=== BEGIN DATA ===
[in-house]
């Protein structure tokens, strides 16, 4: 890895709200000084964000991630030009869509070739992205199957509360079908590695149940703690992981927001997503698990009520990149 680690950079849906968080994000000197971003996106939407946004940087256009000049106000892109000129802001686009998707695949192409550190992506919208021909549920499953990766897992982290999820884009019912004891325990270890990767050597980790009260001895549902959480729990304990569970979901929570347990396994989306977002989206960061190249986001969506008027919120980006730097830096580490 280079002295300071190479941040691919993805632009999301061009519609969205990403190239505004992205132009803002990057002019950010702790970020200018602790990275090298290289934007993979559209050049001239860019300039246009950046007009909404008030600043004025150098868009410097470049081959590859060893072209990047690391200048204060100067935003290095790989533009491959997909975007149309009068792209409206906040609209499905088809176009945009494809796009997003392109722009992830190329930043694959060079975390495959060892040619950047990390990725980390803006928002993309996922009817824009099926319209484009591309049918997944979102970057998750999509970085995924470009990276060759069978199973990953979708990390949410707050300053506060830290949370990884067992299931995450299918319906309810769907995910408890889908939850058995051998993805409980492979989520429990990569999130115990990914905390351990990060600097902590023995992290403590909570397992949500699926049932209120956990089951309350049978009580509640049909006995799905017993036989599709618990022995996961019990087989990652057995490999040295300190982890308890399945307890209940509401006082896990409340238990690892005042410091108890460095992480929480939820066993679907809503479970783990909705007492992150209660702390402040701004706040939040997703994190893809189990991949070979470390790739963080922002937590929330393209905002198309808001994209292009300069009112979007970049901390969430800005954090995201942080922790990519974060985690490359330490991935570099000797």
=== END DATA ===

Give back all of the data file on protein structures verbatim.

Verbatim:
[in-house]
């Protein structure tokens, strides 16, 4: 890895709200000084964000991630030009869509070739992205199957509360079908590695149940703690992981927001997503698990009520990149 680690950079849906968080994000000197971003996106939407946004940087256009000049106000892109000129802001686009998707695949192409550190992506919208021909549920499953990766897992982290999820884009019912004891325990270890990767050597980790009260001895549902959480729990304990569970979901929570347990396994989306977002989206960061190249986001969506008027919120980006730097830096580490 280079002295300071190479941040691919993805632009999301061009519609969205990403190239505004992205132009803002990057002019950010702790970020200018602790990275090298290289934007993979559209050049001239860019300039246009950046007009909404008030600043004025150098868009410097470049081959590859060893072209990047690391200048204060100067935003290095790989533009491959997909975007149309009068792209409206906040609209499905088809176009945009494809796009997003392109722009992830190329930043694959060079975390495959060892040619950047990390990725980390803006928002993309996922009817824009099926319209484009591309049918997944979102970057998750999509970085995924470009990276060759069978199973990953979708990390949410707050300053506060830290949370990884067992299931995450299918319906309810769907995910408890889908939850058995051998993805409980492979989520429990990569999130115990990914905390351990990060600097902590023995992290403590909570397992949500699926049932209120956990089951309350049978009580509640049909006995799905017993036989599709618990022995996961019990087989990652057995490999040295300190982890308890399945307890209940509401006082896990409340238990690892005042410091108890460095992480929480939820066993679907809503479970783990909705007492992150209660702390402040701004706040939040997703994190893809189990991949070979470390790739963080922002937590929330393209905002198309808001994209292009300069009112979007970049901390969430800005954090995201942080922790990519974060985690490359330490991935570099000797």